Despite yet another set back, I'm feeling quite positive about cycle 4. So positive, in fact, that I add a little festive holly and a snowman around my portacath dressing (children's face paints are so much fun in the hands of idle adults) before heading off to hospital.
Sadly the hospital is not in such a festive mood. The ward is really busy and we're allocated a room at the far end, by the building works. Something is wrong with the heating and the normally overpoweringly stuffy rooms are really quite chilly. Even the normally cheery HCA, the one who checked I was OK after the last set back, seems a bit down today. She brings us a heater to try and warm the room up, which works but also starts to smell. At first it's the old dust smell that you get from long stored heaters, but it ripens quickly into a full-on sulphuric stench. The ward manager, trailing workmen, starts to arrange to have us moved so we go back to the waiting area. By this time the wait for rooms is an hour and it is nearly lunchtime, so I ask if they can just rig me up in a side room somewhere so I can at least sit in the waiting area with the drugs running. As we get this going, using the staff room for privacy whilst the access needle goes in, a room is found.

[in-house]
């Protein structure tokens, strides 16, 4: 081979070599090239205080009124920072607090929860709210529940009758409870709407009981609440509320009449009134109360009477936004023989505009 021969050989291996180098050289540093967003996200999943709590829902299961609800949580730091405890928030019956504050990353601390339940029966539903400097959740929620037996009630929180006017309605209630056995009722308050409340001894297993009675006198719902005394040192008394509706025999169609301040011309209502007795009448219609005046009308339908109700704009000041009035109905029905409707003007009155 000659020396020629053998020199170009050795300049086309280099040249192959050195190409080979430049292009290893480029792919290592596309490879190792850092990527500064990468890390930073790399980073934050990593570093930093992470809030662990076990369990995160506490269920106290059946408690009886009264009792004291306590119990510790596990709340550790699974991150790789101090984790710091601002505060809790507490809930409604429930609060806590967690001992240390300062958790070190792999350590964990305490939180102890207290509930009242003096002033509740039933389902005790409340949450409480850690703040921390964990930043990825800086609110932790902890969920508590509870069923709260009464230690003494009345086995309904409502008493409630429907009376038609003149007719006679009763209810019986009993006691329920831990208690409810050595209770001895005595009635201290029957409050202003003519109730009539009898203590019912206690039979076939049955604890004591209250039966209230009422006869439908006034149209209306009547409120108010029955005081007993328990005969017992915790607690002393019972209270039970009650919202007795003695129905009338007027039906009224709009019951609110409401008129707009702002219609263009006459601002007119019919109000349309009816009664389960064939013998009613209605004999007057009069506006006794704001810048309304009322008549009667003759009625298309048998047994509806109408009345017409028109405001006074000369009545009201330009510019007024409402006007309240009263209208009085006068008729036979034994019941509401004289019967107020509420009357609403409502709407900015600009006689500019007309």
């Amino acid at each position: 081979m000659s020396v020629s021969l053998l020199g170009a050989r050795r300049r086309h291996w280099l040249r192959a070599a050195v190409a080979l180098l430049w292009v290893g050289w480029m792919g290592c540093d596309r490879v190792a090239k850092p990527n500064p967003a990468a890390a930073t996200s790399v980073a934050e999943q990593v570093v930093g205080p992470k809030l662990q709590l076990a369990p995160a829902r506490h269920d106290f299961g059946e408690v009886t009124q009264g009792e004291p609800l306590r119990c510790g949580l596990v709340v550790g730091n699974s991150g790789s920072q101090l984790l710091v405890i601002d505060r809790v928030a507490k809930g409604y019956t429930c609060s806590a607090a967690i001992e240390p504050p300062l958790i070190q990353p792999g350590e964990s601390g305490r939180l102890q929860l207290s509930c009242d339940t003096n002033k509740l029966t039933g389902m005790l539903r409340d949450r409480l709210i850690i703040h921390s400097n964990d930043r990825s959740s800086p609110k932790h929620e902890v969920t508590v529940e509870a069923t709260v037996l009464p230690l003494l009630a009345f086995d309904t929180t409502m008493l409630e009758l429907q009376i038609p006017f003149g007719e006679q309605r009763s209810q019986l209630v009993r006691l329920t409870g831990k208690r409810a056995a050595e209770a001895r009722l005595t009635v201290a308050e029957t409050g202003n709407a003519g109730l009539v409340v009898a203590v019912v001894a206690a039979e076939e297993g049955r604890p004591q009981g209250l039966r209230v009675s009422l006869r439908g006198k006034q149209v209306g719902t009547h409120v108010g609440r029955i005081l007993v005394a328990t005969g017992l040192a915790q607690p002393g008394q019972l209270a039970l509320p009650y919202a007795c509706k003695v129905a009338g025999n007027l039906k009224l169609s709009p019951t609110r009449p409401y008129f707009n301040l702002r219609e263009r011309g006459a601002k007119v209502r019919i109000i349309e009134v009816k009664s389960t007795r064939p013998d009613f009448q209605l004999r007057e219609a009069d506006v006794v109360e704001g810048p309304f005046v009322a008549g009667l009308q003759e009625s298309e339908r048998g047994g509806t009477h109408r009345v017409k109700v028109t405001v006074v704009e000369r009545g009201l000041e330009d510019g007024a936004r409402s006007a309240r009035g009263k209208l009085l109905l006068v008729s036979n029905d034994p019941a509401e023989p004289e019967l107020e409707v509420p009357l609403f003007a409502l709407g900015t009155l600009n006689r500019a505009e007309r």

Thus far this cycle seems good. The side effects are the same as before and I know how to handle those (may have overdone the Movicol though). The bone jab, neulasta again, does wipe me out and makes all the muscles attached to the big bones very achy, so I feel very fluey, but the worst only lasts a day and isn't really that bad. Some of the longer term side effects are getting more pronounced, such as thin skin everywhere but particularly on my hands and feet, and the peripheral neuropathy seems more persistent, but the general reaction of friends and family when they see me is, "You look really well". Let's hope it lasts.